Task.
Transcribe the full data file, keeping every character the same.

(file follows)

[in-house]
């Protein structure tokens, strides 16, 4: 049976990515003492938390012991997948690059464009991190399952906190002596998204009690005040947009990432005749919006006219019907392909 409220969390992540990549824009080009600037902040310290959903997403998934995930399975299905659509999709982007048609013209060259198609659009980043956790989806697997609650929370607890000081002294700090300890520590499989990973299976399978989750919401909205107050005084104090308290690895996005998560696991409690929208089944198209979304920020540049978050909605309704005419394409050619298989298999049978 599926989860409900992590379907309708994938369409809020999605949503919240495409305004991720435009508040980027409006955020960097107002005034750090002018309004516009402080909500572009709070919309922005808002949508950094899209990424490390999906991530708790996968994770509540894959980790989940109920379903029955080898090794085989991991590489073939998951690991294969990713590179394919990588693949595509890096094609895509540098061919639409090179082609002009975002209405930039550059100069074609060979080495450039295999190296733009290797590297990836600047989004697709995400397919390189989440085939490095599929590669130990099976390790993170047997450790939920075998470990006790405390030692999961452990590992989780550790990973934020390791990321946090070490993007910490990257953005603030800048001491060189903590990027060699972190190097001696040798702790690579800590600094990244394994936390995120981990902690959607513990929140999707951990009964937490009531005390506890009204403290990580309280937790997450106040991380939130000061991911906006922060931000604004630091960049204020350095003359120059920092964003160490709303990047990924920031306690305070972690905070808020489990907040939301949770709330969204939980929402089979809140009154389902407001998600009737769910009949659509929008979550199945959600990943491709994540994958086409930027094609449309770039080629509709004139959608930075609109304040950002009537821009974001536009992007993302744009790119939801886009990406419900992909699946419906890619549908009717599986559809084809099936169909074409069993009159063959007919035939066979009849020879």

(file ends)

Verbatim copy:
[in-house]
């Protein structure tokens, strides 16, 4: 049976990515003492938390012991997948690059464009991190399952906190002596998204009690005040947009990432005749919006006219019907392909 409220969390992540990549824009080009600037902040310290959903997403998934995930399975299905659509999709982007048609013209060259198609659009980043956790989806697997609650929370607890000081002294700090300890520590499989990973299976399978989750919401909205107050005084104090308290690895996005998560696991409690929208089944198209979304920020540049978050909605309704005419394409050619298989298999049978 599926989860409900992590379907309708994938369409809020999605949503919240495409305004991720435009508040980027409006955020960097107002005034750090002018309004516009402080909500572009709070919309922005808002949508950094899209990424490390999906991530708790996968994770509540894959980790989940109920379903029955080898090794085989991991590489073939998951690991294969990713590179394919990588693949595509890096094609895509540098061919639409090179082609002009975002209405930039550059100069074609060979080495450039295999190296733009290797590297990836600047989004697709995400397919390189989440085939490095599929590669130990099976390790993170047997450790939920075998470990006790405390030692999961452990590992989780550790990973934020390791990321946090070490993007910490990257953005603030800048001491060189903590990027060699972190190097001696040798702790690579800590600094990244394994936390995120981990902690959607513990929140999707951990009964937490009531005390506890009204403290990580309280937790997450106040991380939130000061991911906006922060931000604004630091960049204020350095003359120059920092964003160490709303990047990924920031306690305070972690905070808020489990907040939301949770709330969204939980929402089979809140009154389902407001998600009737769910009949659509929008979550199945959600990943491709994540994958086409930027094609449309770039080629509709004139959608930075609109304040950002009537821009974001536009992007993302744009790119939801886009990406419900992909699946419906890619549908009717599986559809084809099936169909074409069993009159063959007919035939066979009849020879």